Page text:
New Jersey drivers continue to operate their vehicles while distracted despite growing efforts to crack down on distracted driving and educate the public about its dangers. One study by the Insurance Institute for Highway Safety notes that from 2014 to 2018, rates of distracted driving remained roughly the same. However, researchers also documented that the types of distraction have changed over time, becoming even more dangerous. The study compared the results of observational surveys of drivers in 2014 and 2018, measuring behavior while driving and while stopped at red lights.
The use of temporary workers is common throughout New Jersey and the rest of the U.S. These days, staffing agencies supply workers for more than office or janitorial work. A good portion of temporary workers are used in factory settings, construction work and transportation industries, where the risk of industrial accidents are higher.
New Jersey residents who have been in a car crash should get themselves checked out by a doctor as soon as possible. This is because a medical professional can check for symptoms of a concussion or traumatic brain injury (TBI). Tests can be done that check for the ability to recall words or if there are signs of memory loss. Other symptoms of a head injury include a lack of balance or a change in mood over time.
Most drivers in New Jersey don't doubt that technology is distracting more and more people behind the wheel. The U.S. Department of Transportation has noted a 10 percent rise in car crash fatality rates from 2014 to 2017, and this could be traced to the increased use of smartphones and in-car infotainment systems. A recent AAA analysis showed just how distracting both can be.
The American Academy of Sleep Medicine is providing information on the risk of fatigue and sleeplessness in the ride-sharing industry. Individuals in New Jersey who work in the ride-sharing industry may find themselves working during the night or working after they've already worked a full shift at another job. This, coupled with the driver's circadian rhythm being thrown off, may put them at greater risk for exhaustion and fatigue.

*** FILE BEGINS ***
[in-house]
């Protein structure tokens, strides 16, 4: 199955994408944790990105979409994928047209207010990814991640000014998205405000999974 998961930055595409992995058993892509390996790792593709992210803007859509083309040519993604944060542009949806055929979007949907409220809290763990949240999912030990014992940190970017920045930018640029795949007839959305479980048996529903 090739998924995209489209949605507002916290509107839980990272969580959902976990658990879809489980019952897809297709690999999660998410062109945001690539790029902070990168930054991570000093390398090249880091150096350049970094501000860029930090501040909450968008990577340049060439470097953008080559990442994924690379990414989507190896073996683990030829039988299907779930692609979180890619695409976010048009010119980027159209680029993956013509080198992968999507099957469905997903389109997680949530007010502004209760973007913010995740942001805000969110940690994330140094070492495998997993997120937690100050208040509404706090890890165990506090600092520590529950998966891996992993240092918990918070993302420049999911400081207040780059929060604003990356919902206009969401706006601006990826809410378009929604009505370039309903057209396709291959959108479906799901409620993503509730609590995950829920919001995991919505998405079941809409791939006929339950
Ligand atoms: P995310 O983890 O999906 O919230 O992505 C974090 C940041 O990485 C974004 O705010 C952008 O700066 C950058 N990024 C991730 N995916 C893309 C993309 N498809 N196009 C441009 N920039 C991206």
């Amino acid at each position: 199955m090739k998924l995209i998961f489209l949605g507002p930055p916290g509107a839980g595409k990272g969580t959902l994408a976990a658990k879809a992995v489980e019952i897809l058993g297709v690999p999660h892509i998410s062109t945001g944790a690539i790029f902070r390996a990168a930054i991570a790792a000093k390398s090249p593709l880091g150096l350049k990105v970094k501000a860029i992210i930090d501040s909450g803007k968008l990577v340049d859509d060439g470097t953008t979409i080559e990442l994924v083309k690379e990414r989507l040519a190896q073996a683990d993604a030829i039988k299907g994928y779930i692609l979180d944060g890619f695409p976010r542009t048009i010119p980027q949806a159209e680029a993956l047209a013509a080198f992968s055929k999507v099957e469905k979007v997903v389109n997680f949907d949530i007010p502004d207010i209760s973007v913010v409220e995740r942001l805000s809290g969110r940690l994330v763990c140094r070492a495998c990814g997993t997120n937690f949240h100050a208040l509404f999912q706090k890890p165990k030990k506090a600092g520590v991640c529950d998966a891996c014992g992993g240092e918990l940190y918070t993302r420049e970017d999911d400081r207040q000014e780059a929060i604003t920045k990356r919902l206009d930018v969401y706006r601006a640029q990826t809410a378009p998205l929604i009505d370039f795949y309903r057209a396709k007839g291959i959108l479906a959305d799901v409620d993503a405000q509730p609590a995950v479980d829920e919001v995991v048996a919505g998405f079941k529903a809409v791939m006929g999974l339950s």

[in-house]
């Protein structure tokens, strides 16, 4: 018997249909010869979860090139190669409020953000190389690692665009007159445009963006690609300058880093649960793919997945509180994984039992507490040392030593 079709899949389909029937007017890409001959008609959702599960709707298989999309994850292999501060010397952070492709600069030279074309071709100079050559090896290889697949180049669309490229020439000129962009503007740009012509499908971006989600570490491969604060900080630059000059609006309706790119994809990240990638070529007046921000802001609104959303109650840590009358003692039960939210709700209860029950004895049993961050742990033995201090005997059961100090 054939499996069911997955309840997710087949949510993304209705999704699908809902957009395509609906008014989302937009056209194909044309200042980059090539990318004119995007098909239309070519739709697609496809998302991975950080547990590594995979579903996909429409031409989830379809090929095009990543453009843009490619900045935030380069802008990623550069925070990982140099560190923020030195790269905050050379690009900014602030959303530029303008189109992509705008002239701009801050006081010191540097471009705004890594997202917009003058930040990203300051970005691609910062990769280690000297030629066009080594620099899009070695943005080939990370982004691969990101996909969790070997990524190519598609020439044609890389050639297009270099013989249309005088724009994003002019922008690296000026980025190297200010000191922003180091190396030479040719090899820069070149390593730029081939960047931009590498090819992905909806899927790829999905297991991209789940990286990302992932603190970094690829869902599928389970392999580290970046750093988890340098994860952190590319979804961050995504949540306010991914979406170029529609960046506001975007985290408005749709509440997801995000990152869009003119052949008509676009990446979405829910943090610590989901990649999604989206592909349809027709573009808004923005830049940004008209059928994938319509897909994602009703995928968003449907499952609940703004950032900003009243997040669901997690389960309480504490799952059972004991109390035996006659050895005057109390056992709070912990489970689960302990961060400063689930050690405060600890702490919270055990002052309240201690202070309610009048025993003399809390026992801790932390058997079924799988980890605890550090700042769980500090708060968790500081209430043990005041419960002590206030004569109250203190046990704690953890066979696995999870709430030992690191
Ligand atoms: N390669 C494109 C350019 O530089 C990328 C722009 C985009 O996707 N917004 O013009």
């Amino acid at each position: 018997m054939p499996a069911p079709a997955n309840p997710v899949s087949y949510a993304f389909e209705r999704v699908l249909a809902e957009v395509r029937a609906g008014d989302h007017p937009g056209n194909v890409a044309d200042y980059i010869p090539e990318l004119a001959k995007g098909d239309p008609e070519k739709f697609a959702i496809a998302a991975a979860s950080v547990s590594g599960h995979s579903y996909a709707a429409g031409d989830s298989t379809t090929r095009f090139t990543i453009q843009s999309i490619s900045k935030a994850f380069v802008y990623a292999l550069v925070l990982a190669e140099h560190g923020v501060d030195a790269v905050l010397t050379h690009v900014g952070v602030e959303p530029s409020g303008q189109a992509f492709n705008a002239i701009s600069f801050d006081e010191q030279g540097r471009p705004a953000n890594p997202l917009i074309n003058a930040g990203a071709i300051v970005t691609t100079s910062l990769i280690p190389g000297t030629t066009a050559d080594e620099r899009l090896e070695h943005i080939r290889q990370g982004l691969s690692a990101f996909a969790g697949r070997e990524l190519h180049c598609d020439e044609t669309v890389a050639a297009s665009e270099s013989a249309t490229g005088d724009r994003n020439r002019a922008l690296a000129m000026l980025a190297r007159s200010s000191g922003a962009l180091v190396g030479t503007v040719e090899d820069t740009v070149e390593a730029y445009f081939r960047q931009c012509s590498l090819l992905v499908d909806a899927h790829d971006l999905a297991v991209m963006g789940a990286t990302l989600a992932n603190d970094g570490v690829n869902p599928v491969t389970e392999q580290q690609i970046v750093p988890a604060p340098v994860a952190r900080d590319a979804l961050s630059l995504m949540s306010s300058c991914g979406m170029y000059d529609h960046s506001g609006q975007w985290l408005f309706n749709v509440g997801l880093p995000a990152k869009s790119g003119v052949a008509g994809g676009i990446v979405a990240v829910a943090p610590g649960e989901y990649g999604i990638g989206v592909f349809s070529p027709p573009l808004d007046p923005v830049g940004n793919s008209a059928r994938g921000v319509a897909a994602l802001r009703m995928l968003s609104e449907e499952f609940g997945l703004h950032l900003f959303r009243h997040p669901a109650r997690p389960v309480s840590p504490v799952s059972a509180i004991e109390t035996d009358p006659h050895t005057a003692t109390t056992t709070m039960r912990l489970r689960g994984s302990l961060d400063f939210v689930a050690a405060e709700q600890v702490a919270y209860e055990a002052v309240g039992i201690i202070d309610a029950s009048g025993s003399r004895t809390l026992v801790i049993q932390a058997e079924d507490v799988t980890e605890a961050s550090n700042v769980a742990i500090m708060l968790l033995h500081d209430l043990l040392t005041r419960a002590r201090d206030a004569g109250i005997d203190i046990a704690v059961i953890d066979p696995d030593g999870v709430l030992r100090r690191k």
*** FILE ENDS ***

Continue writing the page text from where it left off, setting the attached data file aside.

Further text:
Drivers in New Jersey and around the country are routinely warned about the dangers of using their cellphones while behind the wheel, and hands-free or wearable devices are often suggested as a safer alternative for motorists who absolutely must stay in touch while on the move. However, a study from a research team at The University of Texas suggests that even hands-free devices that are operated by voice commands may be just as distracting to drivers as normal cellphones.
Distracted driving is an epidemic in New Jersey, as elsewhere in the U.S., and it may be more dangerous now than drunk driving. DUI deaths have been reduced by a third over the past 30 years thanks to the efforts of law enforcement and activist groups, but more and more people are being distracted by smartphones, in-car navigation systems, and other technologies. A survey showed that 63 percent of motorists are more afraid of distracted drivers than of intoxicated ones.
Hazards that lead to fatal traffic accidents in New Jersey include human error and environmental features. When drivers make bad decisions, like drinking, their impairment often limits their ability to operate a motor vehicle safely. The consumption of alcohol, even in modest amounts, slows the reaction times of drivers and increases the potential for accidents. Drowsy drivers experience a similar level of impairment as intoxicated individuals.